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Please note that Mommsen uses the AUC chronology (Ab Urbe Condita), i.e. from the founding of the City of Rome. You can use this reference table to have the B.C. dates


III. From the Union of Italy to the Subjugation of Carthage and the Greek States

From: The History of Rome, by Theodor Mommsen
Translated with the sanction of the author by William Purdie Dickson

The History of Old Rome

Chapter VII - The West from the Peace of Hannibal to the Close of the Third Period


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An attempt of this kind which was made on a route hitherto little known to the Romans, in the innermost recess of the Adriatic, and still more, as if would seem, the project of Philip of Macedonia for invading Italy from the east as Hannibal had done from the west, gave occasion to the founding of a fortress in the extreme north-eastern corner of Italy--Aquileia, the most northerly of the Italian colonies (571-573)--which was intended not only to close that route for ever against foreigners, but also to secure the command of the gulf which was specially convenient for navigation, and to check the piracy which was still not wholly extirpated in those waters.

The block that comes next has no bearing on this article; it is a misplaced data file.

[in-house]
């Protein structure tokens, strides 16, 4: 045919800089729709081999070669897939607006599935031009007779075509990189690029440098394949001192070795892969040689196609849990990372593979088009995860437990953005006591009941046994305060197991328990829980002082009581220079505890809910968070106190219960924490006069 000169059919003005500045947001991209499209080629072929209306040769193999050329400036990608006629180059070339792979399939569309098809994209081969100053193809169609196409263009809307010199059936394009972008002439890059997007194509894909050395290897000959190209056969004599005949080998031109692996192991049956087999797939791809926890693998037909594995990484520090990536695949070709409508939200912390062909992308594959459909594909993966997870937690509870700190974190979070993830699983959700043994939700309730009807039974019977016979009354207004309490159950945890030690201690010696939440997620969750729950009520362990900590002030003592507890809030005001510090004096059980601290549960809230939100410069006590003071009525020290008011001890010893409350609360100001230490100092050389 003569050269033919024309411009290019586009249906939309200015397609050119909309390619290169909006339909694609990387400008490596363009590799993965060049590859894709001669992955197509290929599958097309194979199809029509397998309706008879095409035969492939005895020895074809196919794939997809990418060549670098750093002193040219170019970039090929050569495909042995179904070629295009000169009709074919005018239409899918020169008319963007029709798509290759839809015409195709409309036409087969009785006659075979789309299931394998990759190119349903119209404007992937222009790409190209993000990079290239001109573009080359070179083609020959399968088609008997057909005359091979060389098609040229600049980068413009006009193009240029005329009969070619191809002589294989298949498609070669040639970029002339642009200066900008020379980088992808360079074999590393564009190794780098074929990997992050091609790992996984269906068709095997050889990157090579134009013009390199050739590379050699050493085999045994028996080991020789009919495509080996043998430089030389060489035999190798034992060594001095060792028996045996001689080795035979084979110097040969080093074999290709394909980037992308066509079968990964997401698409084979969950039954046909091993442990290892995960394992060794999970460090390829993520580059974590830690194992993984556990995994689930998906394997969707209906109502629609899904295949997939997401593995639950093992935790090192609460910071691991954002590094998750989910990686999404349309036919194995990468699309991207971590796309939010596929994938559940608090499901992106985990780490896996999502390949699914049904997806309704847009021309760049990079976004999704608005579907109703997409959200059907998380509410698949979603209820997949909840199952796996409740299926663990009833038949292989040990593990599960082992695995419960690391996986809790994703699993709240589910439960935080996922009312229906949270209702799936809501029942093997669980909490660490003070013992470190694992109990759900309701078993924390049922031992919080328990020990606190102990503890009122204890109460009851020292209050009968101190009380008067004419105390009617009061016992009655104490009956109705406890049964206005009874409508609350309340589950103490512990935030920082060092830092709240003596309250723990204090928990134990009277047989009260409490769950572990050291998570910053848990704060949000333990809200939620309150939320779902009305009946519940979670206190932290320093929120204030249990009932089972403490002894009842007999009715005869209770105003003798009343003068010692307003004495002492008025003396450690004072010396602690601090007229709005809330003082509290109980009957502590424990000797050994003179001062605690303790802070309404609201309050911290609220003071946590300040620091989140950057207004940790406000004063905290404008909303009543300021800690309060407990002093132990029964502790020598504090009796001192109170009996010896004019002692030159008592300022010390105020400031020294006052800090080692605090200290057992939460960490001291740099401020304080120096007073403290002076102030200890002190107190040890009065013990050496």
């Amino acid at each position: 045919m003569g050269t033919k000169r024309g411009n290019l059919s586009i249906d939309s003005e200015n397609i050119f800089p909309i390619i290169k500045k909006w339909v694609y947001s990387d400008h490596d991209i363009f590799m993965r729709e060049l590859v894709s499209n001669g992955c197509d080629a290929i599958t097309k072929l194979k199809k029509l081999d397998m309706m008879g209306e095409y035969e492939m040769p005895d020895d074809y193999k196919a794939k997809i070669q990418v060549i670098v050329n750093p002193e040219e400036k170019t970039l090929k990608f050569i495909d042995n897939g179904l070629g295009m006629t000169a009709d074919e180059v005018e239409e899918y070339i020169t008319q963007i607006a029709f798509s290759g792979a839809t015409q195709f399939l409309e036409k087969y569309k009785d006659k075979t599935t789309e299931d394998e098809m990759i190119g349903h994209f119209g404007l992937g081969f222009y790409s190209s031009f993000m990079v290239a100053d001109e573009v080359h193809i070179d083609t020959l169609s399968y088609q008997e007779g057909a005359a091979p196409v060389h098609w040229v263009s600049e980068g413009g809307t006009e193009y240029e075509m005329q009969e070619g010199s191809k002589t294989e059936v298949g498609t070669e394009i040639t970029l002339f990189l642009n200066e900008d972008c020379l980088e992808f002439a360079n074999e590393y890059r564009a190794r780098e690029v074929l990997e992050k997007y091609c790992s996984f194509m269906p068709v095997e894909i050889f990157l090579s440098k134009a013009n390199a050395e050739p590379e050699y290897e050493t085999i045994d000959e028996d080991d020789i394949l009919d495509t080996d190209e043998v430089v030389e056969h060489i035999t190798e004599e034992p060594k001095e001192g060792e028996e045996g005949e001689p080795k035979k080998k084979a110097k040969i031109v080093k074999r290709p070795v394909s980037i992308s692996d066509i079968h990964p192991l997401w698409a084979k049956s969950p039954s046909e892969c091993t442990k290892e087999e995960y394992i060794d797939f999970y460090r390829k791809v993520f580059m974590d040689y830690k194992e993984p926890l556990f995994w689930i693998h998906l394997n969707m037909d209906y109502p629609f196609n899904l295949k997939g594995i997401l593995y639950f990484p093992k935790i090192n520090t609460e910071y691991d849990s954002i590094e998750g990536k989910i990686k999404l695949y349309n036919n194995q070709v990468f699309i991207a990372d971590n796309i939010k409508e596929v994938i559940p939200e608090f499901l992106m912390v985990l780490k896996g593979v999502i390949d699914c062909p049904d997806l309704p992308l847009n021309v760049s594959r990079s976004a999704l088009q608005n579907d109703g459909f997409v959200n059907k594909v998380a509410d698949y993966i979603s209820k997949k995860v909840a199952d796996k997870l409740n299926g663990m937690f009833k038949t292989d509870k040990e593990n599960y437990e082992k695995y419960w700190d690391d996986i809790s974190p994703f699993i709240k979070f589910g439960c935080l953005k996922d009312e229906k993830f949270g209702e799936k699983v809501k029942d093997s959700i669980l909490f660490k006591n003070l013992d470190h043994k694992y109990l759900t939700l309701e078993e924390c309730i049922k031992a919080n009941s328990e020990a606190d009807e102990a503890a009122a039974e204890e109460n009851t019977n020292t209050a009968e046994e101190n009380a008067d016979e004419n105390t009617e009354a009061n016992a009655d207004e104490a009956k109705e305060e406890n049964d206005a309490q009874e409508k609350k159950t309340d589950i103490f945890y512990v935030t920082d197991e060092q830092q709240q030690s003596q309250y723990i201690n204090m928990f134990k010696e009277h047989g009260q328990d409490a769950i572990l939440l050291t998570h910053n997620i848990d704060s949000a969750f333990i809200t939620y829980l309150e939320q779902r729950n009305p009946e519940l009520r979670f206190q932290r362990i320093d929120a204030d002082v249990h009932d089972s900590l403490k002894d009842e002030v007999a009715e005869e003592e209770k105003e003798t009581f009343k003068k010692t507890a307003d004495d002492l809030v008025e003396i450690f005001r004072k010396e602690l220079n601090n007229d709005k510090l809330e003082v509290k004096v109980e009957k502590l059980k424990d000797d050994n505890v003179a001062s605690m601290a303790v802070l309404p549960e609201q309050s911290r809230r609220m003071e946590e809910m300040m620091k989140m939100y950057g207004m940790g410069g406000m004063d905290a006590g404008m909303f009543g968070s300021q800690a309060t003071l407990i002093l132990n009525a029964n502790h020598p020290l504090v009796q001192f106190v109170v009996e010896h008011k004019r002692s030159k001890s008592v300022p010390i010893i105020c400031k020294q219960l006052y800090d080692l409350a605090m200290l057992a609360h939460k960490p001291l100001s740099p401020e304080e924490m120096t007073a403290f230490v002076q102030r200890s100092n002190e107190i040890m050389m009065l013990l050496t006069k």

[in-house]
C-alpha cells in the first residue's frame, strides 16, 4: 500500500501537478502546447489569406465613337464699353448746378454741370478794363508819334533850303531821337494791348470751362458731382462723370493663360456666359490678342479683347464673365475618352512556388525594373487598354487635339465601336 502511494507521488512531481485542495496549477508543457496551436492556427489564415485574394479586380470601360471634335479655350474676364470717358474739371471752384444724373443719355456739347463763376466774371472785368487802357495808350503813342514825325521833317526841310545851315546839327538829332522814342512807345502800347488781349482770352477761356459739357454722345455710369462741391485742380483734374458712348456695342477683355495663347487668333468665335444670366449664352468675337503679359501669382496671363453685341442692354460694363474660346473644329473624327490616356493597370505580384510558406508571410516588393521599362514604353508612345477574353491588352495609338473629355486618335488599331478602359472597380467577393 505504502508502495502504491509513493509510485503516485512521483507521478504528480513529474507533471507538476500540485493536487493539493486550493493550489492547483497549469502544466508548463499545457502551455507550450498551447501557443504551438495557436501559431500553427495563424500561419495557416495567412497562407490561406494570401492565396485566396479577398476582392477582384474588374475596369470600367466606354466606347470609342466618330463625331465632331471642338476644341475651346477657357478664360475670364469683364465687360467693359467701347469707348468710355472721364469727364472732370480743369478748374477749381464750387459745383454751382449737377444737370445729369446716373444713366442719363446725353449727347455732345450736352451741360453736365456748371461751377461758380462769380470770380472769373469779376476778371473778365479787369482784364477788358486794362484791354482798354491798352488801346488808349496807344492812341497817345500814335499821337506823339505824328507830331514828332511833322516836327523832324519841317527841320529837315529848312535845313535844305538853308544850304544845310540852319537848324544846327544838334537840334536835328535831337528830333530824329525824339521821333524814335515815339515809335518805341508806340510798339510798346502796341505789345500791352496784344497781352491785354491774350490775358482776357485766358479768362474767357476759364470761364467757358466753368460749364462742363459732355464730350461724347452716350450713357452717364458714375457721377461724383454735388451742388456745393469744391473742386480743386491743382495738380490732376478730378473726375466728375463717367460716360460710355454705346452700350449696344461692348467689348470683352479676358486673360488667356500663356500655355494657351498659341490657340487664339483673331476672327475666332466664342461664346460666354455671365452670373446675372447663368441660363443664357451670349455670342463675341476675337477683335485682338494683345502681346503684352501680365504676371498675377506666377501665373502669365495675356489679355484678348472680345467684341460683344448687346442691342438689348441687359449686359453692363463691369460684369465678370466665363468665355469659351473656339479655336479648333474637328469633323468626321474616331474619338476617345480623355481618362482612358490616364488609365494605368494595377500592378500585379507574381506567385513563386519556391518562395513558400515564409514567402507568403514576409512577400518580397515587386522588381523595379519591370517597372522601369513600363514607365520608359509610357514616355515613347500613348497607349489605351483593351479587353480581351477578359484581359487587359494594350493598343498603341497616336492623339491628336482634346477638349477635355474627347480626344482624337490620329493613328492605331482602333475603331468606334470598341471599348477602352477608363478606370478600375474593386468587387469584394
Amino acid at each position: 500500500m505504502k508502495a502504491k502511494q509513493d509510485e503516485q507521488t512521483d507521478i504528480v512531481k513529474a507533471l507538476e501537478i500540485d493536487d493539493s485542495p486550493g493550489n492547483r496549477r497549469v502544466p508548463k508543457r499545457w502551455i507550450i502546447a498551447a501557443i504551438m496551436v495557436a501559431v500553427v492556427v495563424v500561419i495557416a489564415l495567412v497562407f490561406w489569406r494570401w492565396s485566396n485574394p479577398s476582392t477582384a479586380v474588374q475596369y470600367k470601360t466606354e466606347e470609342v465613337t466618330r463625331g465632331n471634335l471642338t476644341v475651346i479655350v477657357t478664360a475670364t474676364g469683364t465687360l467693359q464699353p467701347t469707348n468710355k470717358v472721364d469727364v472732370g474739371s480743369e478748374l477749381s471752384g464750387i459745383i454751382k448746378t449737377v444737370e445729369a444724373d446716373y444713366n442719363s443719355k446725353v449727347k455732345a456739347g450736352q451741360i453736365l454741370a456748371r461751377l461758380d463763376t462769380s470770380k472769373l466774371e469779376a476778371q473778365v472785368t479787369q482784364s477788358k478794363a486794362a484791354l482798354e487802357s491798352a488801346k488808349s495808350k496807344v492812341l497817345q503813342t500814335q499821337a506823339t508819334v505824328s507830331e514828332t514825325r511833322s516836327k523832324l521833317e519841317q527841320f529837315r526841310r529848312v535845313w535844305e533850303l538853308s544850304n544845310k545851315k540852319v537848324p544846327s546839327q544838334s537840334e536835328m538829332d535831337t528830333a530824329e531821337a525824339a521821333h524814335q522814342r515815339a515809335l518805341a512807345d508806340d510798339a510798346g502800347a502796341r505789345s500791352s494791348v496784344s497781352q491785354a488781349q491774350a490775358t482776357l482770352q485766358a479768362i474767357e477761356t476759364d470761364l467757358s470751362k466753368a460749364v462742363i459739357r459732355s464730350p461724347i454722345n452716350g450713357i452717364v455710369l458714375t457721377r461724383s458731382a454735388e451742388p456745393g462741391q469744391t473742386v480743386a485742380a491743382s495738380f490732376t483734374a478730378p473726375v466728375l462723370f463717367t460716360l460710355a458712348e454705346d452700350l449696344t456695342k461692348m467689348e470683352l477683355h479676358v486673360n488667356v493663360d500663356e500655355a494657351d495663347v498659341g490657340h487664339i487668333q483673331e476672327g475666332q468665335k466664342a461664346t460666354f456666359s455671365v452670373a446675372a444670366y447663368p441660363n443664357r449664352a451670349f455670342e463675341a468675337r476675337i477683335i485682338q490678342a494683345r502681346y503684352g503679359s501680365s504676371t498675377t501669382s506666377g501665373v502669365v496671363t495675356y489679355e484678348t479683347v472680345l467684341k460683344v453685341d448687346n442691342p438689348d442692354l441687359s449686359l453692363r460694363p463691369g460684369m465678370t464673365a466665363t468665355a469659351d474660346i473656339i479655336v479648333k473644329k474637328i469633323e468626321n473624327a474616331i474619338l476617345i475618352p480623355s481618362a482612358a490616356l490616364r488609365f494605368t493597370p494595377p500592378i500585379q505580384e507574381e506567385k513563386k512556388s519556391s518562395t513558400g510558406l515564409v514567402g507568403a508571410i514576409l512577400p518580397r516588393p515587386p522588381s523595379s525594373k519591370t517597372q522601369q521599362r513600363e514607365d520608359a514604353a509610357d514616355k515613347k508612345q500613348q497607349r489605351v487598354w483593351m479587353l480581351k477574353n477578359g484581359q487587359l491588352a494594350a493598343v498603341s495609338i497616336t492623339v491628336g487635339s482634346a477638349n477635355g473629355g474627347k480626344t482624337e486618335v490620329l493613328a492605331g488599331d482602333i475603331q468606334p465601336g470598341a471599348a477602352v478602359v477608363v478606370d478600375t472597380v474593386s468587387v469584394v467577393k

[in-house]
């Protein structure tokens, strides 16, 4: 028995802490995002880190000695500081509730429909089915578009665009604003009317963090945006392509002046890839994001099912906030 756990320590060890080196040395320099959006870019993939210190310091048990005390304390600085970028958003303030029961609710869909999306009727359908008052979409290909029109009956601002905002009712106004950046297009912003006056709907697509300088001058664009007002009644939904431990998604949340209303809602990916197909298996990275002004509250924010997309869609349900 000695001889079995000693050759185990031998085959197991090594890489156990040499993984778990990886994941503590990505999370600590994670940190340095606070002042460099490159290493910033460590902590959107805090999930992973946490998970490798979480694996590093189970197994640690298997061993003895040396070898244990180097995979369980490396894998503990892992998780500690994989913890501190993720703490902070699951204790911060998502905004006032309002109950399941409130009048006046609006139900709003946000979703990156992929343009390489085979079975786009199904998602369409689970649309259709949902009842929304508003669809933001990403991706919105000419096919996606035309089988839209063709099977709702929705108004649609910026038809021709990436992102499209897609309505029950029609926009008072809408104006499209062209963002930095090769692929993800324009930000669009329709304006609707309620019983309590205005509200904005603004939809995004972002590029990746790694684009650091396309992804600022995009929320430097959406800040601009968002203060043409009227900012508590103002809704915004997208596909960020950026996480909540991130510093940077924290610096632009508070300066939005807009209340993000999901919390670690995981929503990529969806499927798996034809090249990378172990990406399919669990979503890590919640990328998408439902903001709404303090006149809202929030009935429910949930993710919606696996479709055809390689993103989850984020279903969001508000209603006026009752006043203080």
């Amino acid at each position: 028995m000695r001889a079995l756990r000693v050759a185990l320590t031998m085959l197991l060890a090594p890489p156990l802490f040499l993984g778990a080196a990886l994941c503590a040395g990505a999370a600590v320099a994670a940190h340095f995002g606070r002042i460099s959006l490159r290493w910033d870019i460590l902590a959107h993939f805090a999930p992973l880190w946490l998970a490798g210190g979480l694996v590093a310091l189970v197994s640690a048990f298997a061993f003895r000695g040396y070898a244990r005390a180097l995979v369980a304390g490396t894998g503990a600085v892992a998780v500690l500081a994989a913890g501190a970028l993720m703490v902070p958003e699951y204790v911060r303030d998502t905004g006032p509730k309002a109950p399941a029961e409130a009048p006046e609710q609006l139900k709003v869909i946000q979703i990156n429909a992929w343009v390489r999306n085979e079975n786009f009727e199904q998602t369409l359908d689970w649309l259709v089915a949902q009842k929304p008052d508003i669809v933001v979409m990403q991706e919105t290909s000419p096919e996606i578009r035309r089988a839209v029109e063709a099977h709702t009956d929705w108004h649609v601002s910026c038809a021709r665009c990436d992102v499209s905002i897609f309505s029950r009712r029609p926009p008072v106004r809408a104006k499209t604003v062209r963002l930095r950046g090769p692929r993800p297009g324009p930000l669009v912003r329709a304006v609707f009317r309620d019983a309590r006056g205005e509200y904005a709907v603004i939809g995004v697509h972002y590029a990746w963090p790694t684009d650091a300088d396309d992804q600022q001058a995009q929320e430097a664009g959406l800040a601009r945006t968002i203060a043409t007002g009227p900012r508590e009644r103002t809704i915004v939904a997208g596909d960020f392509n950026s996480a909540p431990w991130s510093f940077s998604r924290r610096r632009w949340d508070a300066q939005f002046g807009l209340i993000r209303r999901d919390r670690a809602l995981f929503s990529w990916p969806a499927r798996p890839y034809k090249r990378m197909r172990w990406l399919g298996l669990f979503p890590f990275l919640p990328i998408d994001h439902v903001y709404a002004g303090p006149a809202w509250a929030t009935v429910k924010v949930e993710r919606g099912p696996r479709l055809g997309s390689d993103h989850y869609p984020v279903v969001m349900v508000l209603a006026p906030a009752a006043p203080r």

The establishment of Aquileia led to a war with the Istrians (576, 577), which was speedily terminated by the storming of some strongholds and the fall of the king, Aepulo, and which was remarkable for nothing except for the panic, which the news of the surprise of the Roman camp by a handful of barbarians called forth in the fleet and throughout Italy.

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